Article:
3. Intrinsic dynamics of heart regulatory systems on short timescales: from experiment to modelling

    International Nuclear Information System (INIS)

    Khovanov, I A; Khovanova, N A; McClintock, P V E; Stefanovska, A

    2009-01-01

    We discuss open problems related to the stochastic modelling of cardiac function. The work is based on an experimental investigation of the dynamics of heart rate variability (HRV) in the absence of respiratory perturbations. We consider first the cardiac control system on short timescales via an analysis of HRV within the framework of a random walk approach. Our experiments show that HRV on timescales of less than a minute takes the form of free diffusion, close to Brownian motion, which can be described as a non-stationary process with stationary increments. Secondly, we consider the inverse problem of modelling the state of the control system so as to reproduce the experimentally observed HRV statistics of. We discuss some simple toy models and identify open problems for the modelling of heart dynamics

  4. Can modeling of health outcomes facilitate regulatory decision making? The benefit-risk tradeoff for rosiglitazone in 1999 vs. 2007.

    Science.gov (United States)

    Cross, J T; Veenstra, D L; Gardner, J S; Garrison, L P

    2011-03-01

    Rosiglitazone was initially approved for type 2 diabetes monotherapy. We tested health-outcomes modeling as an aid to regulatory decision making by quantifying the incremental net benefit (INB) value of rosiglitazone (relative to a comparator), both at the time of first approval (1999) and at the FDA advisory committee review (2007). Using 1999 data, rosiglitazone was projected to provide an additional 0.639 years of life (0.373 quality-adjusted life years (QALYs)) relative to placebo but a loss of 0.312 years (0.173 QALYs) relative to glyburide, with uncertainty in reduction of hemoglobin A(1c) (HbA(1c)) level having the greatest impact on the benefit-risk profile. By 2007, rosiglitazone was projected to provide an additional 0.222 years (0.091 QALYs) vs. glyburide and 0.026 years vs. metformin (0.009 QALYs). Modeling suggested that the use of rosiglitazone as monotherapy was not initially warranted, given the uncertainty with regard to benefit. Despite similar net benefit (NB) as metformin shown in postmarketing data, residual cardiovascular (CV) concerns did not support the use of rosiglitazone as first-line therapy. We adapted a mathematical diabetes model to estimate NB and uncertainty of diabetes monotherapy.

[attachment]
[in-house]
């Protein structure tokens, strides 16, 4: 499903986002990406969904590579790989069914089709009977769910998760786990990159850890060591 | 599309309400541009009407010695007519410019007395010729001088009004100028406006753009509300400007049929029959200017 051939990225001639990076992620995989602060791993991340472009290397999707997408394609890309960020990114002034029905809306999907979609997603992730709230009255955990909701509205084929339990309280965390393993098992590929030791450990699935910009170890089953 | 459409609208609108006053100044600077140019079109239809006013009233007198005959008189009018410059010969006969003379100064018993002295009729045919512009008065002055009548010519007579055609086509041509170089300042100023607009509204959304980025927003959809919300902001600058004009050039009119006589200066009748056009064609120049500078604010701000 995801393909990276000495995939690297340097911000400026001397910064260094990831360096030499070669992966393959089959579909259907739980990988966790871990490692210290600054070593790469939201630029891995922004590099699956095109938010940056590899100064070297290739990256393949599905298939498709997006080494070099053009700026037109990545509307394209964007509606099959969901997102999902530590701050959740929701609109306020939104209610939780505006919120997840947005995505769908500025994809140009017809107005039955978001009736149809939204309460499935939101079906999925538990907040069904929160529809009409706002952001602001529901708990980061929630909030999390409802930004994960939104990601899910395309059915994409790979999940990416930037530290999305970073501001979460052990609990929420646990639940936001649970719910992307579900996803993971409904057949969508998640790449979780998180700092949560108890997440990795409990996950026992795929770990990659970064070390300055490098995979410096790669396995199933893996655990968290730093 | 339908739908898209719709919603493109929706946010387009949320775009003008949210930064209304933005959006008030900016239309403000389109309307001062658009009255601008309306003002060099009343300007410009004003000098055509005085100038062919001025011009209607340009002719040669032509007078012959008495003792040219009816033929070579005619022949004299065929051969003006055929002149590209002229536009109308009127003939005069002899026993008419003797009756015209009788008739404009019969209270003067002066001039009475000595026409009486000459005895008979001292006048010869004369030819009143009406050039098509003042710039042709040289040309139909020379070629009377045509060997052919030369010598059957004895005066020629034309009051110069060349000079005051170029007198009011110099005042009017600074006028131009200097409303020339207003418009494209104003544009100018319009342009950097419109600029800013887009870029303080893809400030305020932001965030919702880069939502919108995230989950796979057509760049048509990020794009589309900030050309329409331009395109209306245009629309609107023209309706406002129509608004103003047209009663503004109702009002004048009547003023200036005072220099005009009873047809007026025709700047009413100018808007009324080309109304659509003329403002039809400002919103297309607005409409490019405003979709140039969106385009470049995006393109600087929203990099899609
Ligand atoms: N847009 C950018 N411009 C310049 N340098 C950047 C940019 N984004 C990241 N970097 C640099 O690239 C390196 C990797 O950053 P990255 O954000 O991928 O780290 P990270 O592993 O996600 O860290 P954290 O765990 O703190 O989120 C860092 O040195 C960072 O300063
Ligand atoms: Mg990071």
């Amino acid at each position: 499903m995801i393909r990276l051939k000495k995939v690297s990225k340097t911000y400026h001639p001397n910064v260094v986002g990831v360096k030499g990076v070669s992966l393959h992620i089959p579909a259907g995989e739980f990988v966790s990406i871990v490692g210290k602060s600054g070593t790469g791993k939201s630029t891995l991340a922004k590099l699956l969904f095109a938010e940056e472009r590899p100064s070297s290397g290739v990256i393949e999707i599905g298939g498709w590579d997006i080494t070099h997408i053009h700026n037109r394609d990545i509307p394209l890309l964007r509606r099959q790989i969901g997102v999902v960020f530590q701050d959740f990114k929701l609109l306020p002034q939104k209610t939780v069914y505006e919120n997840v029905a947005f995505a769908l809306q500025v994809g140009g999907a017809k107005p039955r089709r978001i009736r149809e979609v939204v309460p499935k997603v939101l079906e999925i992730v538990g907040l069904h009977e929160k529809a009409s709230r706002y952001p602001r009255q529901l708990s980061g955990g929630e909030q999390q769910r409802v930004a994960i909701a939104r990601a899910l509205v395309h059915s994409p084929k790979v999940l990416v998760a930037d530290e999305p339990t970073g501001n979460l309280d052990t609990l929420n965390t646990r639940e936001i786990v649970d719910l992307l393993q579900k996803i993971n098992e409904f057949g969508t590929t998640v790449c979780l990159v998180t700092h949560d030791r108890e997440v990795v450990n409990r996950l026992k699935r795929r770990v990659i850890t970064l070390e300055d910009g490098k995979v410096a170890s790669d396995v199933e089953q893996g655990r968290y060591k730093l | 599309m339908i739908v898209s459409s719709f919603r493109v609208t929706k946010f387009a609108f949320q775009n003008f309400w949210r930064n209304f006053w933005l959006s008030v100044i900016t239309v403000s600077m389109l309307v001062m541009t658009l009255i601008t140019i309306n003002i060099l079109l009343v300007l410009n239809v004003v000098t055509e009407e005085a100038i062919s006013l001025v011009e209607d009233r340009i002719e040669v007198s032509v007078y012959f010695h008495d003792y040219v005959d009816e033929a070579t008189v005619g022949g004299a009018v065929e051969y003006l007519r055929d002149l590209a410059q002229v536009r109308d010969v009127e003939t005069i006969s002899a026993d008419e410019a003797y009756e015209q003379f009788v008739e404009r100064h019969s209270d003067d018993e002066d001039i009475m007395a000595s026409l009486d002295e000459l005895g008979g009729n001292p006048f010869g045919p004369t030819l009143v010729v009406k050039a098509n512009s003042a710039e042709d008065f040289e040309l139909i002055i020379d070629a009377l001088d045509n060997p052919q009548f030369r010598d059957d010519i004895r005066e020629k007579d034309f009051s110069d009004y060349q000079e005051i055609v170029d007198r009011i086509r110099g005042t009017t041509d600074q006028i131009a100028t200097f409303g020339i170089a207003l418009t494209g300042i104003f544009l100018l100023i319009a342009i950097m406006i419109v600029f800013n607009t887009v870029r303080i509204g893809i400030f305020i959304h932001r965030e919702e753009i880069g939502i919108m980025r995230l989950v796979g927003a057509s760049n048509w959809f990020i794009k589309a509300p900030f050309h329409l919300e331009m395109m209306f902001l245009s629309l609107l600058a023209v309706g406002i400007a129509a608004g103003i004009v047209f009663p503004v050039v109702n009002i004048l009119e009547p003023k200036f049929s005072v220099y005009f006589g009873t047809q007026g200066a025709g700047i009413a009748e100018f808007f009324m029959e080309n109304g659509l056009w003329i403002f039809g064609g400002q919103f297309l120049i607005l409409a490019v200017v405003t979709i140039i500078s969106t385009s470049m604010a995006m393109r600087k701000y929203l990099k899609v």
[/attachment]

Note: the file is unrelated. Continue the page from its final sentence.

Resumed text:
5. Regulatory Impacts on Distributed Generation and Upstream Transmission Substation Expansion Planning: A Novel Stochastic Bi-level Model

    Directory of Open Access Journals (Sweden)

    F. Misaghi

    2017-06-01

    Full Text Available In this paper, a novel framework is proposed to study impacts of regulatory incentive on distributed generation (DG investment in sub-transmission substations, as well as upgrading of upstream transmission substations. Both conventional and wind power technologies are considered here. Investment incentives are fuel cost, firm contracts, capacity payment and investment subsidy relating to wind power. The problem is modelled as a bi-level stochastic optimization problem, where the upper level consists of investor's decisions maximizing its own profit. Both market clearing and decision on upgrading of transmission substation aiming at minimizing the total cost are considered in the lower level. Due to non-convexity of the lower level and impossibility of converting to single level problem (i.e. mathematical programming with equilibrium constraints (MPEC, an algorithm combing enumeration and mathematical optimization is used to tackle with the non-convexity. For each upgrading strategy of substations, a stochastic MPEC, converted to a mixed integer linear programming (MILP is solved. The proposed model is examined on a six-bus and an actual network. Numerical studies confirm that the proposed model can be used for analysing investment behaviour of DGs and substation expansion.

  6. Virally inactivated human platelet concentrate lysate induces regulatory T cells and immunosuppressive effect in a murine asthma model.

    Science.gov (United States)

    Lee, Yueh-Lun; Lee, Lin-Wen; Su, Chen-Yao; Hsiao, George; Yang, Yi-Yuan; Leu, Sy-Jye; Shieh, Ying-Hua; Burnouf, Thierry

    2013-09-01